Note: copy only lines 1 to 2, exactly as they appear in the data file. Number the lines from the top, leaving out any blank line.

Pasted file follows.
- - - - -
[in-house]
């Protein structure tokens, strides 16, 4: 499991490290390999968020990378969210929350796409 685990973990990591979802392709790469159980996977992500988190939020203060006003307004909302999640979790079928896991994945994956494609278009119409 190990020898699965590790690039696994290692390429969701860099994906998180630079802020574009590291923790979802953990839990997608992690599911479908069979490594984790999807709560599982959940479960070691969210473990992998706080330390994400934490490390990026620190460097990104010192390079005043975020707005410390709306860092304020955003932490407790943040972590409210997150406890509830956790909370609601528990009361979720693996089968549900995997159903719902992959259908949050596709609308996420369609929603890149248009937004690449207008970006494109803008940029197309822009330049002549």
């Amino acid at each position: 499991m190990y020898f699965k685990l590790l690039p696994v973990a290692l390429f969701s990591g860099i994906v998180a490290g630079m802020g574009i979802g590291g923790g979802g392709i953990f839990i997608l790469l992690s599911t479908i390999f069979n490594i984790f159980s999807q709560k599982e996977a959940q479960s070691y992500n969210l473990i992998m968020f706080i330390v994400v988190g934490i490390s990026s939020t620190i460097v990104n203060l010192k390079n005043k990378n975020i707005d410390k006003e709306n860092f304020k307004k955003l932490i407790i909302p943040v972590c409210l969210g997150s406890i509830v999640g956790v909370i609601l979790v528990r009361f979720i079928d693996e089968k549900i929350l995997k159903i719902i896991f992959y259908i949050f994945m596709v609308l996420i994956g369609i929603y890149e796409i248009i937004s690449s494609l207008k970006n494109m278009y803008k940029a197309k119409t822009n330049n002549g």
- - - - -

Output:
[in-house]
């Protein structure tokens, strides 16, 4: 499991490290390999968020990378969210929350796409 685990973990990591979802392709790469159980996977992500988190939020203060006003307004909302999640979790079928896991994945994956494609278009119409 190990020898699965590790690039696994290692390429969701860099994906998180630079802020574009590291923790979802953990839990997608992690599911479908069979490594984790999807709560599982959940479960070691969210473990992998706080330390994400934490490390990026620190460097990104010192390079005043975020707005410390709306860092304020955003932490407790943040972590409210997150406890509830956790909370609601528990009361979720693996089968549900995997159903719902992959259908949050596709609308996420369609929603890149248009937004690449207008970006494109803008940029197309822009330049002549």